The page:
Some of the other interesting things emerging in peer review at the moment are about how we recognize peer review as an activity. There is no question that peer review is really demanding on researchers’ time. Researchers spend a lot of time doing peer review that always largely goes unrecognized, which can make people angry or frustrated. One key for the future for peer review is how we recognize reviewers’ efforts. This could be in all sorts of forms and may involve giving reviewers tangible rewards or make employers, institutions, and funders recognize peer review as a valid research activity. There is a whole spectrum of possibilities.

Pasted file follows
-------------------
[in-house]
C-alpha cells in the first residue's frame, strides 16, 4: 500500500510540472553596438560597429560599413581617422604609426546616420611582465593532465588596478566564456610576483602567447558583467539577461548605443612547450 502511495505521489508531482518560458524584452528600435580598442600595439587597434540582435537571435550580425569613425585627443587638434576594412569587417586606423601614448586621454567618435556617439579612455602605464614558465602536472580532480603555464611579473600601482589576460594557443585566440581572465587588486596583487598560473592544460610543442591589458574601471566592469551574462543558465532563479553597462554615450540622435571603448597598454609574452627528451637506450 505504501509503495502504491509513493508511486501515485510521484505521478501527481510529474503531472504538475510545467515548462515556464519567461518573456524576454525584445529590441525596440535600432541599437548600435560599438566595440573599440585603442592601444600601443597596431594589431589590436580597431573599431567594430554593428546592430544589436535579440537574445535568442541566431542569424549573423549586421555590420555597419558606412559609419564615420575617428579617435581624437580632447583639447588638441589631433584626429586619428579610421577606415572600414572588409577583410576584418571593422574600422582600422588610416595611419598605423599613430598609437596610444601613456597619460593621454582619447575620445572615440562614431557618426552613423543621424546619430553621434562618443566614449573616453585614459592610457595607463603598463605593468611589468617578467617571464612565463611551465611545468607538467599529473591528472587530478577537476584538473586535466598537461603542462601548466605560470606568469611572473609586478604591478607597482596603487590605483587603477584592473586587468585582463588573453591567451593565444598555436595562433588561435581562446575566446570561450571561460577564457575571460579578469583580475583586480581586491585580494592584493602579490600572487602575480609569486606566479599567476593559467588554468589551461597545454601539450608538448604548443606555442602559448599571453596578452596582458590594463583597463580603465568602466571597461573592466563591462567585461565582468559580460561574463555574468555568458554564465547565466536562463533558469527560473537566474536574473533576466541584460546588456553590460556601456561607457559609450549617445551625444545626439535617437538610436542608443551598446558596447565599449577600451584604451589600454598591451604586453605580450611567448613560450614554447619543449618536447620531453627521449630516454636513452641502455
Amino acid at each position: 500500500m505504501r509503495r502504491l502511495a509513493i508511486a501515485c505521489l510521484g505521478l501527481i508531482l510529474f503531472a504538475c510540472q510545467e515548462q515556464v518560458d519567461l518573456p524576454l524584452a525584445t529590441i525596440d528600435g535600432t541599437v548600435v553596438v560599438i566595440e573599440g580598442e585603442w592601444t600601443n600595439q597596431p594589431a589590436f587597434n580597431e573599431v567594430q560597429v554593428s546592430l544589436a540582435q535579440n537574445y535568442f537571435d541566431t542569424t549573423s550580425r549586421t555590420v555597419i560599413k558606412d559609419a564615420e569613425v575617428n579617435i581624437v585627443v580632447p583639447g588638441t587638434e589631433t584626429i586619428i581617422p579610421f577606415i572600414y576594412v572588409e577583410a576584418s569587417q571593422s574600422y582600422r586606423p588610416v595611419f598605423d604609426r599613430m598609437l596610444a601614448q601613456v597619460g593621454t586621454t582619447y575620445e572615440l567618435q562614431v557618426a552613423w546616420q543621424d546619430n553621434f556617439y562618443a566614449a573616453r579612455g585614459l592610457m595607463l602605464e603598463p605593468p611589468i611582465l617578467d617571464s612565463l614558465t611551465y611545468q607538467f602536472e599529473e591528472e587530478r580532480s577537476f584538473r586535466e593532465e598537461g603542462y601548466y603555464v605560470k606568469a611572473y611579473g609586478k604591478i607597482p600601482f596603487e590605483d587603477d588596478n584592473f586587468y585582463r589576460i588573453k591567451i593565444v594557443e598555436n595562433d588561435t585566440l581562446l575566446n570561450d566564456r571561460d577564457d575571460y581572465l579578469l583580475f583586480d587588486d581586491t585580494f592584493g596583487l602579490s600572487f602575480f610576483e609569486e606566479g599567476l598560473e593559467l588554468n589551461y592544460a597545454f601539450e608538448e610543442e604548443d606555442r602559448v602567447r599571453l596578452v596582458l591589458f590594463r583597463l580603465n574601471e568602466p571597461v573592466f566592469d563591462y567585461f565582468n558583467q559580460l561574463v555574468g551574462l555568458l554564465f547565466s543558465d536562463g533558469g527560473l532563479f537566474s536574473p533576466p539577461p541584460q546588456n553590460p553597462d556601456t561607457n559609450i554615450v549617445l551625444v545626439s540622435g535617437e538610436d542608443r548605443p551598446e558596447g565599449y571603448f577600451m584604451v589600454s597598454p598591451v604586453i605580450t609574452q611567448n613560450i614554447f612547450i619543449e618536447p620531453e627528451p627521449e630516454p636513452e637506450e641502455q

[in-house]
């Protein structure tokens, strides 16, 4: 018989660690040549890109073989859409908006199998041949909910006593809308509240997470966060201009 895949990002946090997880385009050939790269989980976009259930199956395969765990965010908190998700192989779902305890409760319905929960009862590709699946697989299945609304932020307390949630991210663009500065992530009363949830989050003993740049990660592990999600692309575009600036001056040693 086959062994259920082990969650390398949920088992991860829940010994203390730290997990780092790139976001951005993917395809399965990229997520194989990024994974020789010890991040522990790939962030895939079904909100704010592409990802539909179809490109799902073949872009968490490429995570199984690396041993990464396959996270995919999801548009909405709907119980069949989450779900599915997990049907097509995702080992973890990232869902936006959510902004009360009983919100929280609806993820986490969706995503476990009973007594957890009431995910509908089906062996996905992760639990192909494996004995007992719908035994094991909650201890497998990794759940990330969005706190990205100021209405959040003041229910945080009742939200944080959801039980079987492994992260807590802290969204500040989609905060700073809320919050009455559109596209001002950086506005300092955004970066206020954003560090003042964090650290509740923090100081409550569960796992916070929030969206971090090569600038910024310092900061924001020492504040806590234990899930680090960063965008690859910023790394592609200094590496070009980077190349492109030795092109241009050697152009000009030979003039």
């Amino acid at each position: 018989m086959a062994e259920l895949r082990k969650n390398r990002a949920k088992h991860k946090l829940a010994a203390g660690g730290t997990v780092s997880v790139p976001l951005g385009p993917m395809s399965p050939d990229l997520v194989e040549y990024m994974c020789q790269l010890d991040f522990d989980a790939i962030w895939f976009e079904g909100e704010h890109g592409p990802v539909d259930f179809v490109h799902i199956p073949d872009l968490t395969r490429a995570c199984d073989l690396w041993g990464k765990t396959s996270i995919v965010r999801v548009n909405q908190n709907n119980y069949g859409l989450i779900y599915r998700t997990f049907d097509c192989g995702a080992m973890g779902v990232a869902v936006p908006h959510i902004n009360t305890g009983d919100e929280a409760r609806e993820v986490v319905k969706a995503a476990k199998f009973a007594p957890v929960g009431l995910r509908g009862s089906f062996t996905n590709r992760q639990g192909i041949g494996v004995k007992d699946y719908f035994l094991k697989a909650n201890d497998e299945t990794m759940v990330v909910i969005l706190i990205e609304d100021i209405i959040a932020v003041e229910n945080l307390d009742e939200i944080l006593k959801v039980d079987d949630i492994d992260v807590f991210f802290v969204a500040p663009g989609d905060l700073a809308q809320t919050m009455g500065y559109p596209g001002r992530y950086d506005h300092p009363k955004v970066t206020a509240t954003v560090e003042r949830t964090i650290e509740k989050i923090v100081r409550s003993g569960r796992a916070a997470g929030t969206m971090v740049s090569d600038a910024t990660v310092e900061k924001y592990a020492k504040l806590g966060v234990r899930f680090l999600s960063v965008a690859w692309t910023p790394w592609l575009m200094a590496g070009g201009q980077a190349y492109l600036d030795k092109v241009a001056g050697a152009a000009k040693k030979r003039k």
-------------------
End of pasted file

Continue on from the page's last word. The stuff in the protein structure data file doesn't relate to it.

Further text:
Kuntan: Should reviewers have some common training material available or common resources, and would that help in eliminating some issues or challenges that we see in peer review today?